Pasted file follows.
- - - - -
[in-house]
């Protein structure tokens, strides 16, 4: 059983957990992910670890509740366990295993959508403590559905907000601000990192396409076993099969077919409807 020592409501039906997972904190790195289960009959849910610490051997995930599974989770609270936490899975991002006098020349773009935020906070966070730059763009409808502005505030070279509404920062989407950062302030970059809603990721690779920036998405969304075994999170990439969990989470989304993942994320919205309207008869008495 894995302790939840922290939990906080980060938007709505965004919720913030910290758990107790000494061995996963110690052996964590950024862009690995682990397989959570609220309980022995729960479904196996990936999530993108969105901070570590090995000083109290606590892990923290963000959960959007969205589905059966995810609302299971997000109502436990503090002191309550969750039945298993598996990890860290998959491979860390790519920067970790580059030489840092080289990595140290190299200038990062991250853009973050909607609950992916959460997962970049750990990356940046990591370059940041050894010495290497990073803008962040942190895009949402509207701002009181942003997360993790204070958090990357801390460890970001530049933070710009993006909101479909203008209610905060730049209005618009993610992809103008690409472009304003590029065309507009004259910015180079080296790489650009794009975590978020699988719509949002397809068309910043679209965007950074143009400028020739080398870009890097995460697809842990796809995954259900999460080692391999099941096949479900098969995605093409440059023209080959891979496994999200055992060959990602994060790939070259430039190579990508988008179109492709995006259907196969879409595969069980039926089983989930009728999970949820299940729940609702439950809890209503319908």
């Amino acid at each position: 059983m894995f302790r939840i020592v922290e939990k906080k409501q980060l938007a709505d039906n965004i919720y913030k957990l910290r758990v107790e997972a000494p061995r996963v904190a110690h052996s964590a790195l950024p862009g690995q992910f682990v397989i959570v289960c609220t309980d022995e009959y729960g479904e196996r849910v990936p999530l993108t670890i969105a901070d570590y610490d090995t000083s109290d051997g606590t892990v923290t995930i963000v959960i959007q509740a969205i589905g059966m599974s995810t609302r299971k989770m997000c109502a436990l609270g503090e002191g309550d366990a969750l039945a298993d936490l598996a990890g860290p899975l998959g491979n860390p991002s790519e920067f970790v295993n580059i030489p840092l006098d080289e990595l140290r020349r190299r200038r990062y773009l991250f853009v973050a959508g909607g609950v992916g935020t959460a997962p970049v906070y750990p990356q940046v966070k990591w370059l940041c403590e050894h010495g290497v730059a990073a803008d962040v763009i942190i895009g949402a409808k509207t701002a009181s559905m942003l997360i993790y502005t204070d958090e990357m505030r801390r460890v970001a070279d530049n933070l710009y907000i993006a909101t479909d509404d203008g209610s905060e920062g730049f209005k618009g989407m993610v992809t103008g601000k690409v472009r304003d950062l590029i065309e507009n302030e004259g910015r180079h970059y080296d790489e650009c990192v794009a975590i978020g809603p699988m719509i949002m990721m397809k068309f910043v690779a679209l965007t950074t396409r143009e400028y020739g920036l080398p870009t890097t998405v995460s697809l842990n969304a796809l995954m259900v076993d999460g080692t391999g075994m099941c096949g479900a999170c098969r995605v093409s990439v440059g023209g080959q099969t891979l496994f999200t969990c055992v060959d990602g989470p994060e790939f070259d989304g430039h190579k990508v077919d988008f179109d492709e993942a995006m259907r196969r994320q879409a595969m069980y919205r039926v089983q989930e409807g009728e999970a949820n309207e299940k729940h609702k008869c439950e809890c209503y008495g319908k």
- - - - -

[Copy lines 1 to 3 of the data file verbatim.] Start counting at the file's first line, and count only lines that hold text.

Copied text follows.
[in-house]
């Protein structure tokens, strides 16, 4: 059983957990992910670890509740366990295993959508403590559905907000601000990192396409076993099969077919409807 020592409501039906997972904190790195289960009959849910610490051997995930599974989770609270936490899975991002006098020349773009935020906070966070730059763009409808502005505030070279509404920062989407950062302030970059809603990721690779920036998405969304075994999170990439969990989470989304993942994320919205309207008869008495 894995302790939840922290939990906080980060938007709505965004919720913030910290758990107790000494061995996963110690052996964590950024862009690995682990397989959570609220309980022995729960479904196996990936999530993108969105901070570590090995000083109290606590892990923290963000959960959007969205589905059966995810609302299971997000109502436990503090002191309550969750039945298993598996990890860290998959491979860390790519920067970790580059030489840092080289990595140290190299200038990062991250853009973050909607609950992916959460997962970049750990990356940046990591370059940041050894010495290497990073803008962040942190895009949402509207701002009181942003997360993790204070958090990357801390460890970001530049933070710009993006909101479909203008209610905060730049209005618009993610992809103008690409472009304003590029065309507009004259910015180079080296790489650009794009975590978020699988719509949002397809068309910043679209965007950074143009400028020739080398870009890097995460697809842990796809995954259900999460080692391999099941096949479900098969995605093409440059023209080959891979496994999200055992060959990602994060790939070259430039190579990508988008179109492709995006259907196969879409595969069980039926089983989930009728999970949820299940729940609702439950809890209503319908």
């Amino acid at each position: 059983m894995f302790r939840i020592v922290e939990k906080k409501q980060l938007a709505d039906n965004i919720y913030k957990l910290r758990v107790e997972a000494p061995r996963v904190a110690h052996s964590a790195l950024p862009g690995q992910f682990v397989i959570v289960c609220t309980d022995e009959y729960g479904e196996r849910v990936p999530l993108t670890i969105a901070d570590y610490d090995t000083s109290d051997g606590t892990v923290t995930i963000v959960i959007q509740a969205i589905g059966m599974s995810t609302r299971k989770m997000c109502a436990l609270g503090e002191g309550d366990a969750l039945a298993d936490l598996a990890g860290p899975l998959g491979n860390p991002s790519e920067f970790v295993n580059i030489p840092l006098d080289e990595l140290r020349r190299r200038r990062y773009l991250f853009v973050a959508g909607g609950v992916g935020t959460a997962p970049v906070y750990p990356q940046v966070k990591w370059l940041c403590e050894h010495g290497v730059a990073a803008d962040v763009i942190i895009g949402a409808k509207t701002a009181s559905m942003l997360i993790y502005t204070d958090e990357m505030r801390r460890v970001a070279d530049n933070l710009y907000i993006a909101t479909d509404d203008g209610s905060e920062g730049f209005k618009g989407m993610v992809t103008g601000k690409v472009r304003d950062l590029i065309e507009n302030e004259g910015r180079h970059y080296d790489e650009c990192v794009a975590i978020g809603p699988m719509i949002m990721m397809k068309f910043v690779a679209l965007t950074t396409r143009e400028y020739g920036l080398p870009t890097t998405v995460s697809l842990n969304a796809l995954m259900v076993d999460g080692t391999g075994m099941c096949g479900a999170c098969r995605v093409s990439v440059g023209g080959q099969t891979l496994f999200t969990c055992v060959d990602g989470p994060e790939f070259d989304g430039h190579k990508v077919d988008f179109d492709e993942a995006m259907r196969r994320q879409a595969m069980y919205r039926v089983q989930e409807g009728e999970a949820n309207e299940k729940h609702k008869c439950e809890c209503y008495g319908k």